Bernardo M. Villegas
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The Youth and Climate Change

           In the text of the speech that he did not deliver at the UST Campus on Sunday, January 18, 2015, Pope Francis suggested three key areas where the Filipino youth can make a contribution to Philippine society.  The second he mentioned was to show concern for the environment:  “This is not only because this country, more than many others, is likely to be seriously affected by climate change.  You are called to care for creation not only as responsible citizens but also as followers of Christ….”  One concrete way in which the millions of school-going Filipino youth can contribute to a sustainable environment is to join in the advocacy for the schools in which they study to be part of what has been referred to as the “solar power bandwagon.”  The pioneer in this move to solar power is the University of Asia and the Pacific in Pasig, Rizal that installed a photovoltaic power system in its Parking and Sports (PSB) Building which can generate up to 300 kilowatts of electricity, making it the first campus in the country to implement the use of solar energy.  If this move snowballs among the hundreds of schools even in Metro Manila alone, the Department of Energy estimates that up to 270 MW of power could be generated, lowering power costs of the schools.  Already, Manuel L. Quezon University, Mapua Institute of Technology and La Consolacion College-Manila, among others, are following the example of UA&P.

          Solar power is the conversion of sunlight into electricity.  This can be achieved either directly, using panels made up of solar cells acting as semiconductors to produce the photovoltaic effect or indirectly, using mirrors and lenses to focus a large area of sunlight into a small beam that converts the heat into electricity employing a conventional generator.  In 2008, the Government enacted Republic Act No. 9513, which essentially promotes the development, utilization and commercialization of renewable energy resources such as biomass, solar, wind, hydro, geothermal and ocean energy sources, including hybrid systems in order to reduce the country’s reliance on fossil fuels, thus minimizing the exposure to global fuel price fluctuations and the environmental impact of global warming, which affects all sectors of the economy.

          One of the institutional goals and ideals contained in the Statement of Principles of the University of Asia and the Pacific (UA&P) is to be always sensitive to social problems and open to opportunities to contribute to understanding and cooperation.  It was recognized that threats to the environment and their consequential impact can lead to social as well as economic problems for the country.  The construction of the Parking and Sports Building in 2013 created the opportunity to install a photovoltaic solar power system for the building at the suggestion of one of the alumni of UA&P’s executive education program called the Strategic Business Economics Program (SBEP) Mr. Ericson Maquinto of TBS Industrial Services, Inc. proposed to install a solar system with a total of capacity of 300 kilowatt (KW).  The proposal included a mutually beneficial financial arrangement for its acquisition.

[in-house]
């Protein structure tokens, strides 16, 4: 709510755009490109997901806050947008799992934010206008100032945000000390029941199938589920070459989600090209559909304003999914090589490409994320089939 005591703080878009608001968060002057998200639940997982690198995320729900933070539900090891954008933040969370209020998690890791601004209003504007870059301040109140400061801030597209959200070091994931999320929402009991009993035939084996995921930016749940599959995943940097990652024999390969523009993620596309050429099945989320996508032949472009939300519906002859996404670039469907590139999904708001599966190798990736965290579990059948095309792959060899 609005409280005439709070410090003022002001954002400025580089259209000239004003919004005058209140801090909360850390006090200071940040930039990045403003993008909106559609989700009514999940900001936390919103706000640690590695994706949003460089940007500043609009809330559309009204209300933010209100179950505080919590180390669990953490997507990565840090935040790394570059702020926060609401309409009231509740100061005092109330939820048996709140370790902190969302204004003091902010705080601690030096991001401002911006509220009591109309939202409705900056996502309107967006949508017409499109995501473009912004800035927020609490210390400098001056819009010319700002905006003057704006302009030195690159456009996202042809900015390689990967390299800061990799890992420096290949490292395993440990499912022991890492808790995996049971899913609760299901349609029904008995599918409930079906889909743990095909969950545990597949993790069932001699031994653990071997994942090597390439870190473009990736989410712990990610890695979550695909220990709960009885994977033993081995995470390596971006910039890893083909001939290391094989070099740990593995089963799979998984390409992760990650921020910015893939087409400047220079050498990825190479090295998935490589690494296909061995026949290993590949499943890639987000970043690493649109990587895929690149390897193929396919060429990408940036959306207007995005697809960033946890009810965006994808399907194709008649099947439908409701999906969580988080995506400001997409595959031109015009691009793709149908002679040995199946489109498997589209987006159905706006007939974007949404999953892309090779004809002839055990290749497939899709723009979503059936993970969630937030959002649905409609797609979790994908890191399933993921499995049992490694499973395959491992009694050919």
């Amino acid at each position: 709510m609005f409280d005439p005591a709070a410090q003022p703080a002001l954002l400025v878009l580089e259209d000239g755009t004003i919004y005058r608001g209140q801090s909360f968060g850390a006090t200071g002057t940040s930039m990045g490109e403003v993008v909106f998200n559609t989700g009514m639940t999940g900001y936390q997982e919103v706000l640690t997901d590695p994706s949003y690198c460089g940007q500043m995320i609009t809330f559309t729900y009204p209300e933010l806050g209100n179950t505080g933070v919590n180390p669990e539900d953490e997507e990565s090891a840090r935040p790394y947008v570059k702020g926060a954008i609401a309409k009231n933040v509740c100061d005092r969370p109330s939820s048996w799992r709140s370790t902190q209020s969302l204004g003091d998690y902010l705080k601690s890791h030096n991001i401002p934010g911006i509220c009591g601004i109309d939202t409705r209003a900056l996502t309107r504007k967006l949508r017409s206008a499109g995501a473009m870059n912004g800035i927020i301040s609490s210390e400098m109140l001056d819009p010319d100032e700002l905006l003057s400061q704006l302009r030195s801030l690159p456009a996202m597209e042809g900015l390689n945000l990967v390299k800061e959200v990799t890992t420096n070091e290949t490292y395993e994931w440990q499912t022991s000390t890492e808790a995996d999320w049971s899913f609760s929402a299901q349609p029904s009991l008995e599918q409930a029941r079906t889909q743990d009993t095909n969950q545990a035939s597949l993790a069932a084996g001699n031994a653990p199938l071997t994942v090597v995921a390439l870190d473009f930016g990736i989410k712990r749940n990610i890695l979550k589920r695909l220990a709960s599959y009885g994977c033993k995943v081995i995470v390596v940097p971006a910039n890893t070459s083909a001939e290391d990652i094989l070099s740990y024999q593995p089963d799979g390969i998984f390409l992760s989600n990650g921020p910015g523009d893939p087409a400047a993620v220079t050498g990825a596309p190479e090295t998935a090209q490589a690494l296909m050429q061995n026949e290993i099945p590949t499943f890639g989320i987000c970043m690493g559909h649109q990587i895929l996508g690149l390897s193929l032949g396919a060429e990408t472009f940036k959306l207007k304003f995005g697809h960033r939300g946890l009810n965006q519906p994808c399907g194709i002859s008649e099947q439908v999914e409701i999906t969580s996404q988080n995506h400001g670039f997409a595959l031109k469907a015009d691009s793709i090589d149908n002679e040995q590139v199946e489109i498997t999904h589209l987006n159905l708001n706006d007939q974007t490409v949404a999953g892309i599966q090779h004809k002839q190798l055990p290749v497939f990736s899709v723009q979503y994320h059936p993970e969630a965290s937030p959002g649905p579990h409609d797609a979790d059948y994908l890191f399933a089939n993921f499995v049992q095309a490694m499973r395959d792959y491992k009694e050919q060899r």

The aesthetic and structural contribution of the solar panels covering the steel roofing sheets would significantly reduce the cost for heat insulation off the roof.  Additionally the solar panels would minimize significantly the noise of raindrops during heavy rains and even provide better protection from water levels.  It is estimated that, once fully operational, the PSB would only need 60 KW of power to provide for its lighting, air-conditioning, elevator and other electrical loads.  The balance of 240 KW solar power capacity would be fed on-grid for the power requirements of the other campus buildings in tandem with the power supply from Meralco.  After ten years of full operation, the system will provide the university with free 300KW of electricity.  When the system was switched on last May 28, 2014, Meralco charged about Php12.80 per kwhr, a rate that had been historically increasing depending on the generation charges by their power suppliers.  If the pending application for a Php4 rate increase were to be granted by the Energy Regulatory Commission, the resulting price Meralco would be charging would be Php16 per kwhr.  Given these figures, UA&P would be saving up to an estimated Php 230,000 per month or Php 2.76 million annually using solar power.

          In addition to the installation in the PSB of the solar power system, the PSB has also been constructed to reuse water, avail of a state-of-the-art fire protection system, and extensively utilize energy-efficient LED lights.  These environmental initiatives are included in the international agency recognition that UA&P has received from the Global Reporting Initiative (GRI) based in Amsterdam. This agency, which is a private initiative that makes sustainability reporting a standard practice worldwide, is helping organizations manage their economic, environmental, social and governance performances consistently at high global standards.  UA&P was the first university in Southeast Asia to be granted a sustainability disclosure level check in 2013. UA&P is the second building in the Ortigas center to be solar-powered.  The first was the Asian Development Bank. 

          The solar power system of UA&P was installed by TBS Industrial Services Inc. Schools and other institutions interested in being part of the “solar power bandwagon” may get in touch with Mr. Ericson Maquinto at  the email address  ebmaquinto@tbsindustrial.com or celfone number 0920 962 7567. For comments, my email address is bernardo.villegas@uap.asia